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By Tim, Battle Red Blog
Eight years into their on-field existence, your Houston Texans finally posted their first winning record. As is their habit, the Texans left their fans wondering "what if" throughout the offseason. What if the Texas had resembled a professional football team in Week One--instead of an incredibly poor facsimile of a professional football team--against the Jets? What if Kris Brown decided not to morph into Ian Howfield at repeated crucial moments throughout the season? What if Gary Kubiak and/or Kyle Shanahan had realized that the words "Chris Brown" and "halfback pass" should never be uttered in the same sentence, much less be an actual play call? What if the Texans had won just one of the four games they lost by seven points or less?
9-7 was a milestone for this franchise. It's time to keep moving forward in 2010.
Significant offseason additions/subtractions
The Texans eschewed big-name free agents this past offseason, with the only two additions of note being Wade Smith (who may not start) and Neil Rackers (who may not even make the squad, despite Kris Brown's inaccuracy last year and fans calling for Brown's head all offseason). As they've done throughout the Smithiak Era, the team opted to focus on building through the draft. To that end, Kareem Jackson should start at cornerback. Fellow draftees Daryl Sharpton and Dorin Dickerson could push for snaps as well. Ben Tate, thought by some to be a potential savior for an ailing running attack, is out for the season, so don't be the guy in your fantasy league who burns a pick on him. Additionally, sixth-round pick Trindon Holliday could be a very intriguing weapon in the return game, provided he manages to hold onto a roster spot as a return specialist.
In terms of what was lost, the biggest subtraction could well be Kyle Shanahan, who left to coordinate the offense for his father in D.C. We're still unclear exactly how much Lil' Shan was responsible for in H-Town, as Kubiak always retained veto power and purportedly remained very involved in putting together the offensive gameplans. Indeed, most fans don't expect much of a drop-off, if any, from K. Shanahan to Rick Dennison.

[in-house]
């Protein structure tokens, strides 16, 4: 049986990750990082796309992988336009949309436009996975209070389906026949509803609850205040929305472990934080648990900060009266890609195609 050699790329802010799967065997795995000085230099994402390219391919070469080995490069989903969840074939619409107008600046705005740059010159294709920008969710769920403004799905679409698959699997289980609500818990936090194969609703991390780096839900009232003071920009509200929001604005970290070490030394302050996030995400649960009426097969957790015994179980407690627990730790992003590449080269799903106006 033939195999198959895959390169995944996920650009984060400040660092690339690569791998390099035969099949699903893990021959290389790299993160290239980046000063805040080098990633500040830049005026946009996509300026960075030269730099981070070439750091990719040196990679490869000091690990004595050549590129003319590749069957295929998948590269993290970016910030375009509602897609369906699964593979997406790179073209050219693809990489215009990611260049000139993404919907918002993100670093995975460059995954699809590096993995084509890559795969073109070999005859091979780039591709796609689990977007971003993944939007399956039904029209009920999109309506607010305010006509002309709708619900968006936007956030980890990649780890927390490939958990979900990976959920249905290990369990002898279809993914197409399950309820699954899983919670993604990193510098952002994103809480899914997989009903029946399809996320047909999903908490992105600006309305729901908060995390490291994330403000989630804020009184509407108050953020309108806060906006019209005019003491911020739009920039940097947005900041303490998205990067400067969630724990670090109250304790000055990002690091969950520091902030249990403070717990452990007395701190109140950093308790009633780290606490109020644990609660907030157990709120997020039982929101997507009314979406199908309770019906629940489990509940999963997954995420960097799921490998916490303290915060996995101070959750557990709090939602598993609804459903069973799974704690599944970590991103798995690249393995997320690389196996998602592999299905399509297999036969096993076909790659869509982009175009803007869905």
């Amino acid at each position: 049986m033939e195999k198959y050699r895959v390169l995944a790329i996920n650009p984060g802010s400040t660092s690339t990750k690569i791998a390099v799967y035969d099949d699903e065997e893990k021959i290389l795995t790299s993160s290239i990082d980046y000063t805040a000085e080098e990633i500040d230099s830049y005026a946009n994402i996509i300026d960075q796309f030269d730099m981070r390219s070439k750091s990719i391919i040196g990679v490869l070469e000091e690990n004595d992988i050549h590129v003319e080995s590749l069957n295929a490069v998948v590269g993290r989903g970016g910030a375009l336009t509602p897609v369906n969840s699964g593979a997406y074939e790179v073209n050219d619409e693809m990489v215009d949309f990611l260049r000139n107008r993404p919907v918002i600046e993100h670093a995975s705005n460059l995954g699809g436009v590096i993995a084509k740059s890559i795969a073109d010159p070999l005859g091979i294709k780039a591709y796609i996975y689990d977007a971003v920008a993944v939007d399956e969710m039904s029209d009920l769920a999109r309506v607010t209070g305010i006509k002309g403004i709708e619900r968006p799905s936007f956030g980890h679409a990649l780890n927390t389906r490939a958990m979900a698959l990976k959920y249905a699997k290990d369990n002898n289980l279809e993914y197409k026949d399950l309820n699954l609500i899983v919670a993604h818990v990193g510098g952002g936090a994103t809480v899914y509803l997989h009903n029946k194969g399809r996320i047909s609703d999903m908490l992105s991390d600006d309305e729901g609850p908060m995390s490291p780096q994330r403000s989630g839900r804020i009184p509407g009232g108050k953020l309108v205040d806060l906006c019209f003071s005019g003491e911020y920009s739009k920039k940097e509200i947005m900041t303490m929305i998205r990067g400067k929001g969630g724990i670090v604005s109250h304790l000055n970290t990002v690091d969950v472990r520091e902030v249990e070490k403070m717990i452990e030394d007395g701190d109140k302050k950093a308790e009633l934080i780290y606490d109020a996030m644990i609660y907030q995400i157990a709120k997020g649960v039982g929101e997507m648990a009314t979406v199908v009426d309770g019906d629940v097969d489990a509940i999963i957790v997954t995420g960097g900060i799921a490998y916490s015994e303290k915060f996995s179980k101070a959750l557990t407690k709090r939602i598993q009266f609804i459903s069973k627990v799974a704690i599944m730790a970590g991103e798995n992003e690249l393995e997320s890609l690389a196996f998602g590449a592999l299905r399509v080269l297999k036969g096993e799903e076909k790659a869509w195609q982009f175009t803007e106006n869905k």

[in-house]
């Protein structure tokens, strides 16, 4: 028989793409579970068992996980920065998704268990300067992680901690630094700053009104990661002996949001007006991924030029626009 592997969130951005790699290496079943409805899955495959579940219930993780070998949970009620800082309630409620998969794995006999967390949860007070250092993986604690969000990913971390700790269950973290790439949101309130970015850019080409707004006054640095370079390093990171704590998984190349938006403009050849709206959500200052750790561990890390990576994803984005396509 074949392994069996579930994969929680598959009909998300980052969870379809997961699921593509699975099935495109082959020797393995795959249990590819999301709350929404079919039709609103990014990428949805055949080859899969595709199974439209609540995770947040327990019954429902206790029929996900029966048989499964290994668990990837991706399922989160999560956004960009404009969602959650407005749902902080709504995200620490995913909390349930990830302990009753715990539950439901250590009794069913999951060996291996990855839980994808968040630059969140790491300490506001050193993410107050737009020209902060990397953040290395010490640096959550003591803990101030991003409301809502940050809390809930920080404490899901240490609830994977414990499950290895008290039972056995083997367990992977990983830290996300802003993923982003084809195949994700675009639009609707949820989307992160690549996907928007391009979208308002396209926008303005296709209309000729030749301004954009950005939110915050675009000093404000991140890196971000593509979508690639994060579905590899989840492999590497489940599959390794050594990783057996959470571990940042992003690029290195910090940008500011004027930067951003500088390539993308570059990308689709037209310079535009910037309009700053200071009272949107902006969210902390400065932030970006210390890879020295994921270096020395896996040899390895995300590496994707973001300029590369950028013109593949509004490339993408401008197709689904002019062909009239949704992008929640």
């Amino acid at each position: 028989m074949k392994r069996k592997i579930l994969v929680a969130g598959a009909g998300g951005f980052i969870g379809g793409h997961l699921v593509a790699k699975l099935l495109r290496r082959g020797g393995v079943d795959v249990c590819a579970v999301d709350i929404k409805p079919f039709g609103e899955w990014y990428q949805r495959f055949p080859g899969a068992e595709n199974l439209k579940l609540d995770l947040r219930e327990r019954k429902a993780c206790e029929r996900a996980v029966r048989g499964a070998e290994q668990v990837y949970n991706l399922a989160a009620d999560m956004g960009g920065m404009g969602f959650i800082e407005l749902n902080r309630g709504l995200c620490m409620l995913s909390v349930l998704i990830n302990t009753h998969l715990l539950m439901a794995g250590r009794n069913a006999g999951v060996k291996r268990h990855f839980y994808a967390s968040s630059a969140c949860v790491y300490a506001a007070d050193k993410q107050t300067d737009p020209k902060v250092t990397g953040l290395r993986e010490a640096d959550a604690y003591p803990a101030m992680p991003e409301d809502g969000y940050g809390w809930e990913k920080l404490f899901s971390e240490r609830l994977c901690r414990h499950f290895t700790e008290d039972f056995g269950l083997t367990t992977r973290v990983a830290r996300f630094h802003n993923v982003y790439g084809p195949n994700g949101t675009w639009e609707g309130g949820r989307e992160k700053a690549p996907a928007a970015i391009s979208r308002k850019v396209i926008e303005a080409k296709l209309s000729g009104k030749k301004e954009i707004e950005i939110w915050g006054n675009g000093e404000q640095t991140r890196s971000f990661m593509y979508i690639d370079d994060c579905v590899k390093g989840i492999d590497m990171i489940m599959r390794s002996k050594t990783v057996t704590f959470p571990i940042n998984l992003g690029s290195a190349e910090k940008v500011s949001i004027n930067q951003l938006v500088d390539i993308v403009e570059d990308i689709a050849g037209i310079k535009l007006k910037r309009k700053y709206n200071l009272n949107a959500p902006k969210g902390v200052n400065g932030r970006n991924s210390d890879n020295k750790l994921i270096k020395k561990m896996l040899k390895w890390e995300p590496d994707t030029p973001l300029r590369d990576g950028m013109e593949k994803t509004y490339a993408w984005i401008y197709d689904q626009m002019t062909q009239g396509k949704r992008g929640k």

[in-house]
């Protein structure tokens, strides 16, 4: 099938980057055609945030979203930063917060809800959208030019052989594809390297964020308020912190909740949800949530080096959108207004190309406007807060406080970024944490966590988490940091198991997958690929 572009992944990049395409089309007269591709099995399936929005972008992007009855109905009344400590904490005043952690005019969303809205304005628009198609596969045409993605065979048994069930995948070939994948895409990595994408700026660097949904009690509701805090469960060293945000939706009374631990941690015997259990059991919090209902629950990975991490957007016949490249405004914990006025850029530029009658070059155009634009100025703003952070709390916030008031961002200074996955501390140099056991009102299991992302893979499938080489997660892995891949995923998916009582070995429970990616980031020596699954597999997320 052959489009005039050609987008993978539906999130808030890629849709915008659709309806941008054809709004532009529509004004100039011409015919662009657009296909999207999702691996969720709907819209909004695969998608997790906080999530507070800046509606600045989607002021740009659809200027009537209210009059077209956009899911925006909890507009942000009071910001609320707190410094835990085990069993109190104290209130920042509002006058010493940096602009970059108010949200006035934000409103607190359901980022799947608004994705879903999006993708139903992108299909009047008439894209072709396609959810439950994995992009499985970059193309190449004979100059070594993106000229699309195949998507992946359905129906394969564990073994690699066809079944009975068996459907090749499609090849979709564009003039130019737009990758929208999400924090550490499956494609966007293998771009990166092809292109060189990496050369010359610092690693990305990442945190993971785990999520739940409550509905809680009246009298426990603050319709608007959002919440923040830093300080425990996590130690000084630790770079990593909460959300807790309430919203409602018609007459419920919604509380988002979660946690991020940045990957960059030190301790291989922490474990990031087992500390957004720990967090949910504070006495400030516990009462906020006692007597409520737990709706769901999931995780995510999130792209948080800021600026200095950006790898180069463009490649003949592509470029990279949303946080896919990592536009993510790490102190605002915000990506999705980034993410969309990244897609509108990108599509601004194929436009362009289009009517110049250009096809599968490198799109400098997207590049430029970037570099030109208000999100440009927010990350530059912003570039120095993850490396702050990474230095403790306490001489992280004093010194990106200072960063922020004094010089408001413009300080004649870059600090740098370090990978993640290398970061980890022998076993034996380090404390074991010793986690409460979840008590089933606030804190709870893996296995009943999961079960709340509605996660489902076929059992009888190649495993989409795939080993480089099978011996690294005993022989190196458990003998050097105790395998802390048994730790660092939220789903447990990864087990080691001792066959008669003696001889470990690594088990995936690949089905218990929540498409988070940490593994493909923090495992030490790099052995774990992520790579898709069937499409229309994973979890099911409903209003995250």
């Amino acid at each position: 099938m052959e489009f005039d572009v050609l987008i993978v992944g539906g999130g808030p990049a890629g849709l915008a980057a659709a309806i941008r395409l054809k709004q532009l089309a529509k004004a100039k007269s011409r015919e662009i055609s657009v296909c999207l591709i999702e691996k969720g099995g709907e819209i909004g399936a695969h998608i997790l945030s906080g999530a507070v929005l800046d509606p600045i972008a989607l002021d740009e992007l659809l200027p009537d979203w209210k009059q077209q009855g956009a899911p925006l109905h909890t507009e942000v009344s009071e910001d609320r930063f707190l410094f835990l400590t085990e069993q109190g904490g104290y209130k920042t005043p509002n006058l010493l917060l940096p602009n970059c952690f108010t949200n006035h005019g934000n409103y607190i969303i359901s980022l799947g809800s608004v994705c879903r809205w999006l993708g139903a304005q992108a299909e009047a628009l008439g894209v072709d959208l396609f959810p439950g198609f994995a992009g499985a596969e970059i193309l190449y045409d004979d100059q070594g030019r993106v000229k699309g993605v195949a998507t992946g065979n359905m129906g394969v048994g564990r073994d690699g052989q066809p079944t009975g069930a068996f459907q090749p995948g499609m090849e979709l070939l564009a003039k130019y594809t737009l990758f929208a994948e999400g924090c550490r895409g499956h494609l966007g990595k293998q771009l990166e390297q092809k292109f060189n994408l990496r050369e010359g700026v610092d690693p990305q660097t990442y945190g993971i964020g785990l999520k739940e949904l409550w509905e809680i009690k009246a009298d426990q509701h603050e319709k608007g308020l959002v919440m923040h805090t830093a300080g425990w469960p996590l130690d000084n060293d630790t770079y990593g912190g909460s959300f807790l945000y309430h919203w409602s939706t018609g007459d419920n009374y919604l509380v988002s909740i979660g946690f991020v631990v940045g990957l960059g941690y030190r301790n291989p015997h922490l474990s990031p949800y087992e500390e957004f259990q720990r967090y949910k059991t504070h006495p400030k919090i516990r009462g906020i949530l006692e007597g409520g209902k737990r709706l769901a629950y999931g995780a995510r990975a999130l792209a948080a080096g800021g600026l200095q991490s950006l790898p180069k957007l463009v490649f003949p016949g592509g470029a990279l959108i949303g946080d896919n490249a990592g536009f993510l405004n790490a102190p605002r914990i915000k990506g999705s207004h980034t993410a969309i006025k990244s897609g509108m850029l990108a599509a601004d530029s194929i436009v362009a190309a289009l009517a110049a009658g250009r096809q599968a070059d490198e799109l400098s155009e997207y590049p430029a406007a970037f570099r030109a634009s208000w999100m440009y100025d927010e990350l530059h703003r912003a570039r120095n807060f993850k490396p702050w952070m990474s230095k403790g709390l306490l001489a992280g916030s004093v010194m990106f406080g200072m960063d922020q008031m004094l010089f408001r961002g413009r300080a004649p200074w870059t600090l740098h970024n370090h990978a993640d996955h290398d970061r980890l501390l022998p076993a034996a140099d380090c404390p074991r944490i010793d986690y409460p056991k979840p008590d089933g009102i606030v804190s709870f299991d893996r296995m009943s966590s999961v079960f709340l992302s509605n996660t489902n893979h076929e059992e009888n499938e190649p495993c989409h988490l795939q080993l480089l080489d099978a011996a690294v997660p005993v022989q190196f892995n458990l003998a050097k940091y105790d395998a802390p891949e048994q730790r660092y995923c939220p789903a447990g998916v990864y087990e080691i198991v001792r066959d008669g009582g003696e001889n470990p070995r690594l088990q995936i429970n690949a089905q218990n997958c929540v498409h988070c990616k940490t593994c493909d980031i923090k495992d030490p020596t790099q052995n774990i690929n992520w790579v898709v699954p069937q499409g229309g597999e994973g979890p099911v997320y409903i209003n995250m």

You've probably read many stories lamenting the loss of Dunta Robinson via free agency. This is not one of those stories.
Andre Johnson is the best wide receiver in football. Matt Schaub is one of the top quarterbacks in football. Given similar pass protection to what he got last year from the offensive line (both starting guard positions are up for grabs, but don't expect much of a bottom-line effect on the line's functionality), look for Schaub-To-'Dre to thrive again. Kevin Walter, re-signed in March, provides a steady presence at the second wide receiver and will be pushed for touches by Jacoby Jones. Owen Daniels was having a fantastic season last year until he tore his ACL; he remains on the PUP List, though he claims he'll be ready for week one. If Owen Daniels can't go, look for Joel Dreessen to start at TE; many Texans fans are hopeful that James Casey will be given a chance to shine as well. Running back is Arian Foster's to lose, and Texans fans would be shocked if anyone but Foster lined up with the first-teamers come September 12th. Look for Steve Slaton, coming off cervical spine surgery, to be primarily featured on third-down, with the caveat that Kubes will not hesitate to play multiple backs, especially if one of 'em (I'm looking at you, Slaton) puts the ball on the ground.